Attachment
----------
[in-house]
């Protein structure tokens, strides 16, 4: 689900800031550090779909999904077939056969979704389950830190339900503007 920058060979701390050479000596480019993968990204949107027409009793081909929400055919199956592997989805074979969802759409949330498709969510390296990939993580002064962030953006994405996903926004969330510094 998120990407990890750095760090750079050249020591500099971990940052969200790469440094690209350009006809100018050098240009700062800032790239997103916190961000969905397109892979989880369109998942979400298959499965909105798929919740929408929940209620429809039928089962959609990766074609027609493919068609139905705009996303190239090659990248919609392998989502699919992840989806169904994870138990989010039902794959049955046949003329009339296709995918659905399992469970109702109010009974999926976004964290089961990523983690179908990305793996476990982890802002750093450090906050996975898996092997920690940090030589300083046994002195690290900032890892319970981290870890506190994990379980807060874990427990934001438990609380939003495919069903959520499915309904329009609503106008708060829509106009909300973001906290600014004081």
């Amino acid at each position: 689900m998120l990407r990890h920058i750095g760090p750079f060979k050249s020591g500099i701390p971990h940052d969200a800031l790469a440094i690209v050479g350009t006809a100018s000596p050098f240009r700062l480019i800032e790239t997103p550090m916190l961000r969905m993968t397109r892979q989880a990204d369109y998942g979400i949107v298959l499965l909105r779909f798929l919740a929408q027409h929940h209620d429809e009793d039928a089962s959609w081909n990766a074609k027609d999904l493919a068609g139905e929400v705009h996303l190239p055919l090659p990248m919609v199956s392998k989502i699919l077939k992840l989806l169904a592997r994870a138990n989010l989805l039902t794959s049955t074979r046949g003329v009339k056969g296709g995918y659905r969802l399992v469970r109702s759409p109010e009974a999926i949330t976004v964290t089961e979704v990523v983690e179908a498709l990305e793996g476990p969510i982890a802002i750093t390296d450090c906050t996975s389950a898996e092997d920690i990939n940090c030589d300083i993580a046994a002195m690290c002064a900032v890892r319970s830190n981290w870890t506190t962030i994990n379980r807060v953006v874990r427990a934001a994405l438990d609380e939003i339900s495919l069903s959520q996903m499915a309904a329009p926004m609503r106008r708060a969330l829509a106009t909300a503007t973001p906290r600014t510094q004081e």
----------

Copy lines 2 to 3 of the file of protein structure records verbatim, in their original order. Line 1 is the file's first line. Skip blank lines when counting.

């Protein structure tokens, strides 16, 4: 689900800031550090779909999904077939056969979704389950830190339900503007 920058060979701390050479000596480019993968990204949107027409009793081909929400055919199956592997989805074979969802759409949330498709969510390296990939993580002064962030953006994405996903926004969330510094 998120990407990890750095760090750079050249020591500099971990940052969200790469440094690209350009006809100018050098240009700062800032790239997103916190961000969905397109892979989880369109998942979400298959499965909105798929919740929408929940209620429809039928089962959609990766074609027609493919068609139905705009996303190239090659990248919609392998989502699919992840989806169904994870138990989010039902794959049955046949003329009339296709995918659905399992469970109702109010009974999926976004964290089961990523983690179908990305793996476990982890802002750093450090906050996975898996092997920690940090030589300083046994002195690290900032890892319970981290870890506190994990379980807060874990427990934001438990609380939003495919069903959520499915309904329009609503106008708060829509106009909300973001906290600014004081």
């Amino acid at each position: 689900m998120l990407r990890h920058i750095g760090p750079f060979k050249s020591g500099i701390p971990h940052d969200a800031l790469a440094i690209v050479g350009t006809a100018s000596p050098f240009r700062l480019i800032e790239t997103p550090m916190l961000r969905m993968t397109r892979q989880a990204d369109y998942g979400i949107v298959l499965l909105r779909f798929l919740a929408q027409h929940h209620d429809e009793d039928a089962s959609w081909n990766a074609k027609d999904l493919a068609g139905e929400v705009h996303l190239p055919l090659p990248m919609v199956s392998k989502i699919l077939k992840l989806l169904a592997r994870a138990n989010l989805l039902t794959s049955t074979r046949g003329v009339k056969g296709g995918y659905r969802l399992v469970r109702s759409p109010e009974a999926i949330t976004v964290t089961e979704v990523v983690e179908a498709l990305e793996g476990p969510i982890a802002i750093t390296d450090c906050t996975s389950a898996e092997d920690i990939n940090c030589d300083i993580a046994a002195m690290c002064a900032v890892r319970s830190n981290w870890t506190t962030i994990n379980r807060v953006v874990r427990a934001a994405l438990d609380e939003i339900s495919l069903s959520q996903m499915a309904a329009p926004m609503r106008r708060a969330l829509a106009t909300a503007t973001p906290r600014t510094q004081e």